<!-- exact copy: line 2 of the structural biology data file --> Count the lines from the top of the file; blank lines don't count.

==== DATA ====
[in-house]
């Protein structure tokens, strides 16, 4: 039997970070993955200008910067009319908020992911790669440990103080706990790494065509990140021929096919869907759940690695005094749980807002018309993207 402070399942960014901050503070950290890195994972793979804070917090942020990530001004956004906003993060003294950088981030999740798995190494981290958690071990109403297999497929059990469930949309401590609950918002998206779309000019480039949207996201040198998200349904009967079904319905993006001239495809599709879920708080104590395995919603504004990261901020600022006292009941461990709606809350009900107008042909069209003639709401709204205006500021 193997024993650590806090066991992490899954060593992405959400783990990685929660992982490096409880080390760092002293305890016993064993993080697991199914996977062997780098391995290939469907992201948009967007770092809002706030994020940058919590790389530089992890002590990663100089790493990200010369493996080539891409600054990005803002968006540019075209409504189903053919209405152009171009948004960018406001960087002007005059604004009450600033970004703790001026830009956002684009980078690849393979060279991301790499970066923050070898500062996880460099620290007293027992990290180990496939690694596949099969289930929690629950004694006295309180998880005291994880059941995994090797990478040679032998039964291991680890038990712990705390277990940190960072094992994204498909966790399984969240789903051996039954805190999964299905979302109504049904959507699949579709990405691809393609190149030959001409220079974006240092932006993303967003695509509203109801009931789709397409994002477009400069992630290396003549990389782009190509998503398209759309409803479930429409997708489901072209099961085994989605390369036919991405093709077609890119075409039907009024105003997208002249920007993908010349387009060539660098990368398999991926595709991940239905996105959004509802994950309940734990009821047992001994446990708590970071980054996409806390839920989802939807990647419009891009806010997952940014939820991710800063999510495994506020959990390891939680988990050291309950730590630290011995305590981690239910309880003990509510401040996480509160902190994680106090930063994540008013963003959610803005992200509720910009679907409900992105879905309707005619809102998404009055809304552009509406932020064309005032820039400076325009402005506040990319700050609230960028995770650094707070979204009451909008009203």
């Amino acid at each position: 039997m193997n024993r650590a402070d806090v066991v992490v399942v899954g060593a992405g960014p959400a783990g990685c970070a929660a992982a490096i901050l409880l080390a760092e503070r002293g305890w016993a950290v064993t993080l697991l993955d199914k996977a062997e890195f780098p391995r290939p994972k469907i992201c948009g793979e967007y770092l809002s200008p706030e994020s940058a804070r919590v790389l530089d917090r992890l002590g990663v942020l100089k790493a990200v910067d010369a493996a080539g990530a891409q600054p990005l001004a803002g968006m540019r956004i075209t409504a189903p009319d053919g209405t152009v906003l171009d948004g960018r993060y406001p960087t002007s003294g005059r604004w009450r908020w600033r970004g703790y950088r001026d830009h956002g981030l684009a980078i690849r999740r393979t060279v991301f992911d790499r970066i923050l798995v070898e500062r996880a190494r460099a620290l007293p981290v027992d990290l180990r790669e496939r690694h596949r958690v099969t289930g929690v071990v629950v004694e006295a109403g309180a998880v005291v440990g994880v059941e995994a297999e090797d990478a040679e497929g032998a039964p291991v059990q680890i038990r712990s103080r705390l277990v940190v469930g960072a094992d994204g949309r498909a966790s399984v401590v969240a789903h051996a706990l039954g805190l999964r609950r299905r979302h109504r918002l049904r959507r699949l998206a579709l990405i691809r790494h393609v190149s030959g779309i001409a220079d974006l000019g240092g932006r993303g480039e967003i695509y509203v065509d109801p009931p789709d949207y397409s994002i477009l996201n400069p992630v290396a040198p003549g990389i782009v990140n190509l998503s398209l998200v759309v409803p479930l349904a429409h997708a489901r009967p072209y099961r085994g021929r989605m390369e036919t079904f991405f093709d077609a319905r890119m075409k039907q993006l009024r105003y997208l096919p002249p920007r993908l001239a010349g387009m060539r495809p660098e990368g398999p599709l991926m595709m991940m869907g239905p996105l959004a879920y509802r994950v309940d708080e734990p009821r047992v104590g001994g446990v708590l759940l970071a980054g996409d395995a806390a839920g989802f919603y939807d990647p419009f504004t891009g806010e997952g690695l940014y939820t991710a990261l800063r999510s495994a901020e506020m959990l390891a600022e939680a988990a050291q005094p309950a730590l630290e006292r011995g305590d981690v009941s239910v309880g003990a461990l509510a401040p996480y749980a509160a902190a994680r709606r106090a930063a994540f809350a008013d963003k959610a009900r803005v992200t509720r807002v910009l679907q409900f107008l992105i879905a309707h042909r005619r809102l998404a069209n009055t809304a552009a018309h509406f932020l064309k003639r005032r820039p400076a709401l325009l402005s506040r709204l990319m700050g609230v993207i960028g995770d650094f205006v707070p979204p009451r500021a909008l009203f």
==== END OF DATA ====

């Protein structure tokens, strides 16, 4: 039997970070993955200008910067009319908020992911790669440990103080706990790494065509990140021929096919869907759940690695005094749980807002018309993207 402070399942960014901050503070950290890195994972793979804070917090942020990530001004956004906003993060003294950088981030999740798995190494981290958690071990109403297999497929059990469930949309401590609950918002998206779309000019480039949207996201040198998200349904009967079904319905993006001239495809599709879920708080104590395995919603504004990261901020600022006292009941461990709606809350009900107008042909069209003639709401709204205006500021 193997024993650590806090066991992490899954060593992405959400783990990685929660992982490096409880080390760092002293305890016993064993993080697991199914996977062997780098391995290939469907992201948009967007770092809002706030994020940058919590790389530089992890002590990663100089790493990200010369493996080539891409600054990005803002968006540019075209409504189903053919209405152009171009948004960018406001960087002007005059604004009450600033970004703790001026830009956002684009980078690849393979060279991301790499970066923050070898500062996880460099620290007293027992990290180990496939690694596949099969289930929690629950004694006295309180998880005291994880059941995994090797990478040679032998039964291991680890038990712990705390277990940190960072094992994204498909966790399984969240789903051996039954805190999964299905979302109504049904959507699949579709990405691809393609190149030959001409220079974006240092932006993303967003695509509203109801009931789709397409994002477009400069992630290396003549990389782009190509998503398209759309409803479930429409997708489901072209099961085994989605390369036919991405093709077609890119075409039907009024105003997208002249920007993908010349387009060539660098990368398999991926595709991940239905996105959004509802994950309940734990009821047992001994446990708590970071980054996409806390839920989802939807990647419009891009806010997952940014939820991710800063999510495994506020959990390891939680988990050291309950730590630290011995305590981690239910309880003990509510401040996480509160902190994680106090930063994540008013963003959610803005992200509720910009679907409900992105879905309707005619809102998404009055809304552009509406932020064309005032820039400076325009402005506040990319700050609230960028995770650094707070979204009451909008009203």